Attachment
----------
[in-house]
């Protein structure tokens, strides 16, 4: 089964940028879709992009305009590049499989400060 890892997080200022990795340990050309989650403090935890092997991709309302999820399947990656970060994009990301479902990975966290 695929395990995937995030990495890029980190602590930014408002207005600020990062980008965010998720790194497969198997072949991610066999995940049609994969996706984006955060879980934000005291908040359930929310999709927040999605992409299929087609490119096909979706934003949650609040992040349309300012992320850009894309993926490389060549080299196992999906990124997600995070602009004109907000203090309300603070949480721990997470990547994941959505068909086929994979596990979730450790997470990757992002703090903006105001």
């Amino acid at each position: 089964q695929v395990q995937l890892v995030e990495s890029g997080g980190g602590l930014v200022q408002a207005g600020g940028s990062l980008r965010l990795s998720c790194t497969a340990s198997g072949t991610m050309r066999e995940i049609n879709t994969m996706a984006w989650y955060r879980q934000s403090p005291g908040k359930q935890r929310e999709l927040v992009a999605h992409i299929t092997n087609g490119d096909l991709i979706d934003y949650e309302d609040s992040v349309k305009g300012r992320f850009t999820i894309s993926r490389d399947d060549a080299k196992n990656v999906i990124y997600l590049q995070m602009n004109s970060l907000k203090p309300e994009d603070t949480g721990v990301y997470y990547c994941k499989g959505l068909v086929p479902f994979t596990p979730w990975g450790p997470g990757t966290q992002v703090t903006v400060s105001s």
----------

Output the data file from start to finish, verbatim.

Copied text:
[in-house]
């Protein structure tokens, strides 16, 4: 089964940028879709992009305009590049499989400060 890892997080200022990795340990050309989650403090935890092997991709309302999820399947990656970060994009990301479902990975966290 695929395990995937995030990495890029980190602590930014408002207005600020990062980008965010998720790194497969198997072949991610066999995940049609994969996706984006955060879980934000005291908040359930929310999709927040999605992409299929087609490119096909979706934003949650609040992040349309300012992320850009894309993926490389060549080299196992999906990124997600995070602009004109907000203090309300603070949480721990997470990547994941959505068909086929994979596990979730450790997470990757992002703090903006105001």
């Amino acid at each position: 089964q695929v395990q995937l890892v995030e990495s890029g997080g980190g602590l930014v200022q408002a207005g600020g940028s990062l980008r965010l990795s998720c790194t497969a340990s198997g072949t991610m050309r066999e995940i049609n879709t994969m996706a984006w989650y955060r879980q934000s403090p005291g908040k359930q935890r929310e999709l927040v992009a999605h992409i299929t092997n087609g490119d096909l991709i979706d934003y949650e309302d609040s992040v349309k305009g300012r992320f850009t999820i894309s993926r490389d399947d060549a080299k196992n990656v999906i990124y997600l590049q995070m602009n004109s970060l907000k203090p309300e994009d603070t949480g721990v990301y997470y990547c994941k499989g959505l068909v086929p479902f994979t596990p979730w990975g450790p997470g990757t966290q992002v703090t903006v400060s105001s």